Author Topic: Princess Alice disaster  (Read 620 times)

Offline Retriever

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Princess Alice disaster
« on: Saturday 02 December 17 16:27 GMT (UK) »
I have the death certificate for my relative who died in this disaster and am hoping someone can answer a question for me.

The death is recorded as 3rd September 1878 but the certificate was issued on the 6th December 1878. I know that inquests took place into this tragedy but am wondering how this affected the burials. Was an exception made and burials took place before death certificates were issued?

My relative and his wife were identified by his father and I am curious to find out (so far with no luck) as to where they were laid to rest.

Any information would be most welcome.

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Offline stanmapstone

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Re: Princess Alice disaster
« Reply #1 on: Saturday 02 December 17 16:59 GMT (UK) »
I have the death certificate for my relative who died in this disaster and am hoping someone can answer a question for me.
 Was an exception made and burials took place before death certificates were issued?
The 1874 Registration of Births and Deaths Act.
Section 17. A coroner, upon holding an inquest upon any body, may, if he thinks fit, by order under his hand authorise the body to be buried before registry of the death, and shall give such order to the relative of the deceased or other person who causes the body to be buried, or to the undertaker or other person having charge of the funeral ; and, except upon holding an inquest, no order, warrant, or other document for the burial of any body shall be given by the coroner.
http://www.opsi.gov.uk/acts/acts1874/pdf/ukpga_18740088_en.pdf

Stan
Mapstone, Mapston.
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Offline cath151

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Re: Princess Alice disaster
« Reply #2 on: Saturday 02 December 17 17:04 GMT (UK) »
There are a couple of detailed accounts of burials, when and mostly where in the newspapers.
eg. Bury and Norwich Post dated 17 th September details burials happening in the week or two before. Victims known were allowed to be buried by family.
Unknown victims were photographed and possessions kept before they were buried "in consequence of the danger to health it was found necessary to bury many bodies unidentified".

The accounts are available at FindMyPast and probably other archives
Cathy
Sinnock/Sinnicks...Brighton,Greenwich.
Clements,Coles,Mc Donagh,Rock

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Offline cath151

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Re: Princess Alice disaster
« Reply #3 on: Saturday 02 December 17 17:31 GMT (UK) »
It sounds like they were taken back to the family, if I have the right couple Walter and Bessie they were originally missing on Sep 7th but by Sep 10th along with many others they had been "claimed" by father George.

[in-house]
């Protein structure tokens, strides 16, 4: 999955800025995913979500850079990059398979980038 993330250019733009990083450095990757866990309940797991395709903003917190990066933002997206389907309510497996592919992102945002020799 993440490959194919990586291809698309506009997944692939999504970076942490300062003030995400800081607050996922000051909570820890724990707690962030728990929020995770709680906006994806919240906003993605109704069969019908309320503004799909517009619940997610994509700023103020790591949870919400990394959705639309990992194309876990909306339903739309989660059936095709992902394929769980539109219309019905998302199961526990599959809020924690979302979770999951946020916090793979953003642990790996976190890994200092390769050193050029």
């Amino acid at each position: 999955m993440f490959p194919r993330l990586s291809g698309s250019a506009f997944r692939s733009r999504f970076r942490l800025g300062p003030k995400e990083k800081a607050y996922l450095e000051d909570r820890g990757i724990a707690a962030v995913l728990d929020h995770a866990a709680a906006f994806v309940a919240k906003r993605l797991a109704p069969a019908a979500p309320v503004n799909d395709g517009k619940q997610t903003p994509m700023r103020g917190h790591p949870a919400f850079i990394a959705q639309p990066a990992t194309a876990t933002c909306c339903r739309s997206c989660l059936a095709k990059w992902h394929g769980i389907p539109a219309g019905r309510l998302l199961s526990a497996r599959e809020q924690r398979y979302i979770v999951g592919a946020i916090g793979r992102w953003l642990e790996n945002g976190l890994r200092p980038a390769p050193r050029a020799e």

Cathy
Sinnock/Sinnicks...Brighton,Greenwich.
Clements,Coles,Mc Donagh,Rock

Census InformationCrown Copyright from www.national archives.gov.uk

Offline Retriever

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Re: Princess Alice disaster
« Reply #4 on: Saturday 02 December 17 17:40 GMT (UK) »
Thatís them. I had thought that possibly the time between death and certificate issue would mean they were most likely in the mass grave.

If George arranged the burials Iím in trouble because I canít find him either!

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Re: Princess Alice disaster
« Reply #5 on: Saturday 02 December 17 19:53 GMT (UK) »
Have you read this quite harrowing account?
http://www.eastlondonhistory.co.uk/sinking-princess-alice/

My great grandmother drowned in the Thames a few years later in 1898 when The HMS Albion was launched throwing people watching from the bank into the water. She is buried in a grave dedicated to the disaster and her burial was paid for by fund that was set up.  Was there a similar one for the victims of The Princess Alice?
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Offline dawnsh

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Re: Princess Alice disaster
« Reply #6 on: Saturday 02 December 17 20:02 GMT (UK) »
120 of the 600+ victims were buried at Woolwich cemetery. Records for them should be found at DeceasedOnline.


http://deceasedonlineblog.blogspot.co.uk/2012/10/normal-0-ss-princess-alice-londons.html

I suppose the rest were repatriated to their last place of abode.
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Offline ankerdine

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Re: Princess Alice disaster
« Reply #7 on: Saturday 02 December 17 20:48 GMT (UK) »
What a tragedy?!  Surely the captain of the collier had some blame? No navigation lights, lookouts?

Judy
Blair, Marshall, Williamson - Ayrshire, Wigtownshire
Saxton, Sketchley - Nottinghamshire, Leicestershire
Brown, Green - Rutland
Hawker, Malone, Bradbury, Arnott, Turner, Woodings, Blakemore, Upton, Merricks - Warwickshire, Staffordshire
Silvers, Dudley, Worcs
Deakin - Staffordshire

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Re: Princess Alice disaster
« Reply #8 on: Saturday 02 December 17 22:53 GMT (UK) »
Unfortunately they aren't listed on Deceased on Line.

I went to a talk and the gentleman who gave it said the Princess Alice was to blame as she cut in front of the Bywell Castle. I would think the fact she was sliced in half means she was right across the Bywell Castle's bows. There seems to be suggestions that the Alice had no lookout in place.

Apparently there was a major sewage outlet in the area which added to the horror, that and the heavy clothing worn then, especially by the women, undoubtedly caused a lot of deaths.

Many thanks for the East London History link, I hadn't seen that.